Primary rat neuronal cell culture coverslips were removed and fixed in 4°C 10% buffered formalin phosphate (Fisher, Waltham, MA) for 10 min at RT (room temperature), rinsed 3 × 10 min in rinse buffer [PBS with 0.1% Triton-X (Fisher)], and blocked for 60 min with blocking buffer [5% normal donkey serum (Sigma), 5% bovine serum albumin (Sigma) in PBS with 0.1% TritonX]. Primary antibodies to the MOR (1:100, guinea pig, Abcam, Cambridge, MA) and NR1 (1:100, rabbit, Epitomics) were added to new blocking buffer and left overnight at 4°C. Slips were washed with rinse buffer 3 × 10 min, and then fluorescent secondary antibodies [1:1000, Alexa Fluor 594 goat anti-mouse and Alexa Fluor 488 goat anti-rabbit (Invitrogen)] in new blocking buffer were added. After 1 hour of dark incubation at RT and 3 × 10 min washes in rinse buffer, coverslips were flipped onto a slide with Mowiol mounting media [0.1% Mowiol 4-88 (Millipore), 25% glycerol, 0.1 M Tris, in ddH2O, pH 8.5]. Pictures were taken with a Photometrics cascade-cooled EMCCD camera using the Open Source software package MicroManager connected to a spinning disk confocal system with a Leica (Buffalo, NY) DMIRB microscope with a 63× oil immersion objective according to the protocols of Brown et al. (2012). Pictures were analyzed and combined with ImageJ software.
Quantitative Internalization Assay.
Neuronal cultures were plated on DIV1 onto two 96-well plates. Morphine or saline was added on DIV21 as described above. Naloxone was added on DIV28. On DIV30, the buffer was removed and cells were washed once in PBS before being fixed with 4% paraformaldehyde for 30 min at RT. Paraformaldehyde alone was demonstrated to not cause substantial permeabilization of cell membranes in this assay, which allows it to be used as a surface expression assay (Daigle et al., 2008). After fixation, cells were washed 5 × 30 min in PBS (with no added detergent to avoid membrane permeabilization) and blocked for 90 min in LI-COR Odyssey Blocking Buffer (LI-COR Biosciences, Lincoln, NE) at room temperature with gentle rocking. After blocking, cells were incubated overnight at 4°C with an anti-NR1 antibody that detects only the extracellular portion of the NR1 subunit (1:250, BD Pharminogen, San Jose, CA). The cells were washed 5 × 30 min the following day in Tris-buffered saline containing 0.05% Tween-20 (TBST; 137 mM NaCl, 10 mM Tris, 0.05% Tween-20, pH 7.4). A fluorescent antibody (1:1000, Alexa Fluor 594 goat anti-rabbit, Invitrogen) in blocking buffer was added for 90 min, and then plates were washed 5× in TBST and dried. The plates were then rewashed over several days with TBST and dried again to reduce background staining. Plates were read on a Synergy HT plate reader (Biotek, Winooski, VT) with an excitation setting of 590 and an emission setting of 617. Note, this experiment was performed on two separate plates and their results were combined into a single analysis.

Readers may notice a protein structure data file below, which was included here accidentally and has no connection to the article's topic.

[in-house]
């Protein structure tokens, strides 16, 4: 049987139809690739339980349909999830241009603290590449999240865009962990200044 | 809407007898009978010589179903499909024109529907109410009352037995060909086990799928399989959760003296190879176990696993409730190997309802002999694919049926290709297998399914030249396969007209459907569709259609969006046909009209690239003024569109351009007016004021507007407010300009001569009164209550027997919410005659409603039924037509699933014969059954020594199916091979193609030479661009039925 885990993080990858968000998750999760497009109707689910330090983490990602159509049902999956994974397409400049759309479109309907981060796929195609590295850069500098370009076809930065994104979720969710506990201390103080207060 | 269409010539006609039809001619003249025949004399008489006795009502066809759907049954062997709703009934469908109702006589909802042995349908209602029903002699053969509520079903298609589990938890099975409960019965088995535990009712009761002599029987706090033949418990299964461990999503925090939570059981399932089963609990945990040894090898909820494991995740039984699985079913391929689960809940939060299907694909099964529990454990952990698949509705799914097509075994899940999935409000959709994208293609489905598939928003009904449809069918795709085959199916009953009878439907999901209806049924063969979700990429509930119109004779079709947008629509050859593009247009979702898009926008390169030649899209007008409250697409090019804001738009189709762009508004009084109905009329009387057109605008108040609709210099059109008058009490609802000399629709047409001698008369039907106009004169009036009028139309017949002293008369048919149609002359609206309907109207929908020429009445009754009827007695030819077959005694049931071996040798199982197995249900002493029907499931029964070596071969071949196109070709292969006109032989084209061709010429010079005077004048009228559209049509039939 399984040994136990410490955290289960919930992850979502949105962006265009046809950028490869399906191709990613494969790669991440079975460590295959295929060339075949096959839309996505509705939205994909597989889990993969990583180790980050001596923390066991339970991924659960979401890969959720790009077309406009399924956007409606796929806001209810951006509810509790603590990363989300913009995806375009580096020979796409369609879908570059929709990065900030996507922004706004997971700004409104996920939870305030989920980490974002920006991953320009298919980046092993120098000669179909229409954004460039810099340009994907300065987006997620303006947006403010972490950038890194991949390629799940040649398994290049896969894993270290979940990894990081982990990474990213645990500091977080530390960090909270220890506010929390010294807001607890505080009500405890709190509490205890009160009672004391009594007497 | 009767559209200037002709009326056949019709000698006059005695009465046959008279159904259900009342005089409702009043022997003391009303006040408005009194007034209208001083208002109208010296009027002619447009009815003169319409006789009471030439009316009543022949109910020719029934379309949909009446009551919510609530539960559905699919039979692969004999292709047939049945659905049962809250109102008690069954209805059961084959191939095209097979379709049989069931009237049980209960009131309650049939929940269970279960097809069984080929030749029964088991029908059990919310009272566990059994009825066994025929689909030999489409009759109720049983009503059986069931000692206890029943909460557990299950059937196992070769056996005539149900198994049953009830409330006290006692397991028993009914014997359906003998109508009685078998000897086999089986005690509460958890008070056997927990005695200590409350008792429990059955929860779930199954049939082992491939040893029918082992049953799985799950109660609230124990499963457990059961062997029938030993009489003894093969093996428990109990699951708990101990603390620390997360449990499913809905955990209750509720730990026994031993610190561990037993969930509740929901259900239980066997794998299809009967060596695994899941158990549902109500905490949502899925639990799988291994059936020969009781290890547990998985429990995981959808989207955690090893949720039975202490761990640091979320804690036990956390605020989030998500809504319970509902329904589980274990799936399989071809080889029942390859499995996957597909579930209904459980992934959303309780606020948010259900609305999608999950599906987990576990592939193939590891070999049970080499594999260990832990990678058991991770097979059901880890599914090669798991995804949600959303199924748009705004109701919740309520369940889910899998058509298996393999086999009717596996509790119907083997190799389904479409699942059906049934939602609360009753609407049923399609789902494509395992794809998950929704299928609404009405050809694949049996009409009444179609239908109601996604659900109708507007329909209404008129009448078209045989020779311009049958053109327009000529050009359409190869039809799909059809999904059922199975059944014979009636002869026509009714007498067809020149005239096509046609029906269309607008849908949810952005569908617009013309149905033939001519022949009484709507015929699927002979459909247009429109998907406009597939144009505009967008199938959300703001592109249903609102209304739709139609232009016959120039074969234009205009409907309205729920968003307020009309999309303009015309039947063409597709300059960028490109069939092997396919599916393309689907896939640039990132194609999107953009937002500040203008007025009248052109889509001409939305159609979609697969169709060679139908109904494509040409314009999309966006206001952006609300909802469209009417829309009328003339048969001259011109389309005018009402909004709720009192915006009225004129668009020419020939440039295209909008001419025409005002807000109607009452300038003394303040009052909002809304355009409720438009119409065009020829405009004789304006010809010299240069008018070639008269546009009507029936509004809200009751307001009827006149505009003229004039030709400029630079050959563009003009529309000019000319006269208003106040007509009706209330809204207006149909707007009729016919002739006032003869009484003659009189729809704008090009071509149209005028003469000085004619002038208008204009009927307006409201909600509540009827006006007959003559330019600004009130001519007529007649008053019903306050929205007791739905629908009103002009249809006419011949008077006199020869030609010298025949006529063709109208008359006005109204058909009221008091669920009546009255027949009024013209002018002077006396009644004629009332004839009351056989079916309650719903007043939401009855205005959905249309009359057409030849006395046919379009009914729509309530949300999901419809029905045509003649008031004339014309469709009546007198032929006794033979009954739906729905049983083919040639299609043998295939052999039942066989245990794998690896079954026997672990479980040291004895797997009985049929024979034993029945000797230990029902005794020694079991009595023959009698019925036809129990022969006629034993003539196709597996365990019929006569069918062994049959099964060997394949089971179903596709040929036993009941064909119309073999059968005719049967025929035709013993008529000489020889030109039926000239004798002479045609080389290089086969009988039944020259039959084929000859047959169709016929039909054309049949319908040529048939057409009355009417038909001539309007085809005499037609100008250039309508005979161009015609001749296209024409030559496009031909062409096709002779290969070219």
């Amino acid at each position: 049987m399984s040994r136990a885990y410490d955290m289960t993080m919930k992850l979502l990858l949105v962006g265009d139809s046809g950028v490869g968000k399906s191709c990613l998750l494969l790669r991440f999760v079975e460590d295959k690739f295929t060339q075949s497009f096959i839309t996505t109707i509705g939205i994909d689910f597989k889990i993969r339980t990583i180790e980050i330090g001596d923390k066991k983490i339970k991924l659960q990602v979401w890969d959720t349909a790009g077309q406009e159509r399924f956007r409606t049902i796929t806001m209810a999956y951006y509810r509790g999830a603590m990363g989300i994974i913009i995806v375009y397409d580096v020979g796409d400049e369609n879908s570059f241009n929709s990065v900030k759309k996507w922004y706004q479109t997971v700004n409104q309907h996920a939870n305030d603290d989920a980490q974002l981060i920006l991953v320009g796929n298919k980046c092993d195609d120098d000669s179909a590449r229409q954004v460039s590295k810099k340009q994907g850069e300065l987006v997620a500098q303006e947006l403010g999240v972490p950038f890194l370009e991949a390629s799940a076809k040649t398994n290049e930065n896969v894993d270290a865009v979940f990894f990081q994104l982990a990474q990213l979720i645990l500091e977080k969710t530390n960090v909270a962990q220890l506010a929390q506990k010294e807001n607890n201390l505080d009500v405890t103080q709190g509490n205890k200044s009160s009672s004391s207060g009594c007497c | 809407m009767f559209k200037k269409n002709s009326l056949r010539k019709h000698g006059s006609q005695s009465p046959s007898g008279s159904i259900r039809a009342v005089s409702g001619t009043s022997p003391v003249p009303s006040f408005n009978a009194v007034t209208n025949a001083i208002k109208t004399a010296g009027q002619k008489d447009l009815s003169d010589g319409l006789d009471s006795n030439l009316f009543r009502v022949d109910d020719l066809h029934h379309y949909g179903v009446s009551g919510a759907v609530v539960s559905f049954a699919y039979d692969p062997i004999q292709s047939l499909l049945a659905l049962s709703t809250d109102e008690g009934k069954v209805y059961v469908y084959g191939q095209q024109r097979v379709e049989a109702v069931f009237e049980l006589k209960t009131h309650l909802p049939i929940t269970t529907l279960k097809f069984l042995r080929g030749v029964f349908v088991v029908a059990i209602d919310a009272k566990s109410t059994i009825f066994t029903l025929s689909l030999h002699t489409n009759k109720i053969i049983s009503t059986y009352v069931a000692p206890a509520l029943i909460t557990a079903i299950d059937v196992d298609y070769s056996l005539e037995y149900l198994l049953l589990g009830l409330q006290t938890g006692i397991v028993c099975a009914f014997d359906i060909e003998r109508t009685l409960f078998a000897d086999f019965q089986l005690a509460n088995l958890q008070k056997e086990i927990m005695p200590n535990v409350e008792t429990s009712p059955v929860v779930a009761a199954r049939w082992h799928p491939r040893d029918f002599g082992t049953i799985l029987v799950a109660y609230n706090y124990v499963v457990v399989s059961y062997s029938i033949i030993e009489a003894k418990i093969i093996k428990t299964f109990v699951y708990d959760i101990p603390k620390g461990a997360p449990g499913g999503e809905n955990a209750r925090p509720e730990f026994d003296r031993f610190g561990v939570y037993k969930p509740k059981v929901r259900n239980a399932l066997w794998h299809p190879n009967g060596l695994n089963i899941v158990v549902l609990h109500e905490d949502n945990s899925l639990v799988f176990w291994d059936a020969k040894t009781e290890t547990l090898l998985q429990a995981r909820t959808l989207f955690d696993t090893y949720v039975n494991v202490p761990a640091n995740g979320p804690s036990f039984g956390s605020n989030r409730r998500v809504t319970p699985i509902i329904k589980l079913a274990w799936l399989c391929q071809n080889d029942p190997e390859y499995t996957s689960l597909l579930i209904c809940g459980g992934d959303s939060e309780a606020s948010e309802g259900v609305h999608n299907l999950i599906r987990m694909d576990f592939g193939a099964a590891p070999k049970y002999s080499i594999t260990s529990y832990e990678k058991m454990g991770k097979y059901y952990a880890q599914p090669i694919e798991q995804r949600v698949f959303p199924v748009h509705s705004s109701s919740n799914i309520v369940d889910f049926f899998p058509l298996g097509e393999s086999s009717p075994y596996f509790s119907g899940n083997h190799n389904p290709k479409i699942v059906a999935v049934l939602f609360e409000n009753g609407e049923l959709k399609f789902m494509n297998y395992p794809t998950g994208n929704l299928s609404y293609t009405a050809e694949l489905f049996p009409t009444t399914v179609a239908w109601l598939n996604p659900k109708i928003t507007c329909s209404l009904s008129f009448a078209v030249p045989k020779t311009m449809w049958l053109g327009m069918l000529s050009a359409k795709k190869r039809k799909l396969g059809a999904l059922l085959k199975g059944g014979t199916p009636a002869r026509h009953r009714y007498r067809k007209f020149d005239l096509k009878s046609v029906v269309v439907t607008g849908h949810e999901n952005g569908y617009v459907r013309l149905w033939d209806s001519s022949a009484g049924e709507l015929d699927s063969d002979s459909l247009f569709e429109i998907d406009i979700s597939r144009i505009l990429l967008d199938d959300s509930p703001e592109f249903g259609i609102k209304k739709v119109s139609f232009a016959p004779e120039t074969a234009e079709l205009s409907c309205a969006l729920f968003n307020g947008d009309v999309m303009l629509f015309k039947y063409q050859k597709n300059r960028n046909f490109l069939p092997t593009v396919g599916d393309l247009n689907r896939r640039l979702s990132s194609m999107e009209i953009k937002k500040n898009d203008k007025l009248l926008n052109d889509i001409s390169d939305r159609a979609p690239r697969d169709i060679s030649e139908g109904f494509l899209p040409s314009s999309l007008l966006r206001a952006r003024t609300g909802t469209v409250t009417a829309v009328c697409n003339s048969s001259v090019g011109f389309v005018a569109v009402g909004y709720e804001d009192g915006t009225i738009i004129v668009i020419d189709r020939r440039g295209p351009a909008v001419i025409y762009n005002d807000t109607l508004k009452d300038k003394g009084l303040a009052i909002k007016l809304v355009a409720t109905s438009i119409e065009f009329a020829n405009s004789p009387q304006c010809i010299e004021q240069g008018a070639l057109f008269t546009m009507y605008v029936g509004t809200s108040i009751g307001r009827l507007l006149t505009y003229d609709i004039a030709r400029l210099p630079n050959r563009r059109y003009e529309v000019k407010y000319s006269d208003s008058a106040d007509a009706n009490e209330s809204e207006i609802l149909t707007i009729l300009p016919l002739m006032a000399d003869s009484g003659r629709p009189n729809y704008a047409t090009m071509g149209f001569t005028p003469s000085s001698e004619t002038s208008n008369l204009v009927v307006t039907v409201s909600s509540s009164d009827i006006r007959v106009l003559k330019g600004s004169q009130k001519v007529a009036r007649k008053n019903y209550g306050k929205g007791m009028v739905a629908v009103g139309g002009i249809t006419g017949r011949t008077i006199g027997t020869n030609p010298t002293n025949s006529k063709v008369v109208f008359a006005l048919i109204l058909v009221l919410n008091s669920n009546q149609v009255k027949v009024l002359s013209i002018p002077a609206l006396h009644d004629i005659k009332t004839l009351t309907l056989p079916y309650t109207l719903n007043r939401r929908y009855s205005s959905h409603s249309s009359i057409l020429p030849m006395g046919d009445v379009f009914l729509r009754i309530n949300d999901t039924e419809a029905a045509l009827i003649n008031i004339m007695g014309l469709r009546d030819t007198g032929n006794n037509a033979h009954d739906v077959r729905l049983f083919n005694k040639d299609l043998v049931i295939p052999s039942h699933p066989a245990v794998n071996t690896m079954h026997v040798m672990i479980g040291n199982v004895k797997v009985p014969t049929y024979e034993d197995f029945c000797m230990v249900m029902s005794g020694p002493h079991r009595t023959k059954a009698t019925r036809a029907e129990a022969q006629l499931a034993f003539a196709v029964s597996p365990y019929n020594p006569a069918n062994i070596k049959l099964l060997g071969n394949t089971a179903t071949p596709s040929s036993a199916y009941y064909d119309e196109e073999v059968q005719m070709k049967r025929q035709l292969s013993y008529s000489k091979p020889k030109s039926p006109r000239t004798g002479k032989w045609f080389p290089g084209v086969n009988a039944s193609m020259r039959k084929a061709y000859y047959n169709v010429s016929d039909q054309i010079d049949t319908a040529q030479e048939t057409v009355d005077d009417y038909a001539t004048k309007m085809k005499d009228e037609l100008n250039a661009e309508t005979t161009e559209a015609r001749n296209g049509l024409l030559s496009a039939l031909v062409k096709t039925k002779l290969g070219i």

Examining the Mechanism of pNR1 Levels and Increased NR1 Surface Expression Using Pharmacological Inhibition
NMDA Antagonism and PKA Inhibition during Morphine Withdrawal.
The same neuronal cultures were grown as above, but in addition to naloxone being added on DIV28, 1 µM MK-801 (dizocilpine hydrogen maleate, Sigma), 10 µM MK-801, or 10 µM H-89 (N-[2-[[3-(4-bromophenyl)-2-propenyl]amino]ethyl]-5-isoquinolinesulfonamide dihydrochloride hydrate, Sigma] were also added to cultures. The cells were harvested at DIV30. These experiments are illustrated in Fig. 1.
The surface expression assay mentioned above was performed but with the addition of 1 µM MK-801, 10 µM MK-801, or 10 µM H-89 added with naloxone on DIV28 before fixation on DIV30.
Examining the Effects of an Extended Withdrawal Period on NR1 Phosphorylation